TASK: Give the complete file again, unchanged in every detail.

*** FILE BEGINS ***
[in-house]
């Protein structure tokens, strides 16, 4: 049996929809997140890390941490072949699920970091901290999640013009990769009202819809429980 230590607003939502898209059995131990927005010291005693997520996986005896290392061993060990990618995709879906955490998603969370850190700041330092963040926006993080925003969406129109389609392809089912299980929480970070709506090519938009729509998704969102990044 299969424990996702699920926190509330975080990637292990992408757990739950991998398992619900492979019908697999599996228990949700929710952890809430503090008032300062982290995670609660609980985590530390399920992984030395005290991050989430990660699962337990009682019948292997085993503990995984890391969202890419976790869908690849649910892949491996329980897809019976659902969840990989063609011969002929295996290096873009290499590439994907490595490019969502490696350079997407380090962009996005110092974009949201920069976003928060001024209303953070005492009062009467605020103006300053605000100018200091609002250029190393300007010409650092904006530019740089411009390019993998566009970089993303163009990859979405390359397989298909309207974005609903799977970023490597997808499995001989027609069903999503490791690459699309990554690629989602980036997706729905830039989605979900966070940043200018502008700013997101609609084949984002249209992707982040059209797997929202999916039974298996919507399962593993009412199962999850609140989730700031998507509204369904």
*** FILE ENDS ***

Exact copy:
[in-house]
């Protein structure tokens, strides 16, 4: 049996929809997140890390941490072949699920970091901290999640013009990769009202819809429980 230590607003939502898209059995131990927005010291005693997520996986005896290392061993060990990618995709879906955490998603969370850190700041330092963040926006993080925003969406129109389609392809089912299980929480970070709506090519938009729509998704969102990044 299969424990996702699920926190509330975080990637292990992408757990739950991998398992619900492979019908697999599996228990949700929710952890809430503090008032300062982290995670609660609980985590530390399920992984030395005290991050989430990660699962337990009682019948292997085993503990995984890391969202890419976790869908690849649910892949491996329980897809019976659902969840990989063609011969002929295996290096873009290499590439994907490595490019969502490696350079997407380090962009996005110092974009949201920069976003928060001024209303953070005492009062009467605020103006300053605000100018200091609002250029190393300007010409650092904006530019740089411009390019993998566009970089993303163009990859979405390359397989298909309207974005609903799977970023490597997808499995001989027609069903999503490791690459699309990554690629989602980036997706729905830039989605979900966070940043200018502008700013997101609609084949984002249209992707982040059209797997929202999916039974298996919507399962593993009412199962999850609140989730700031998507509204369904």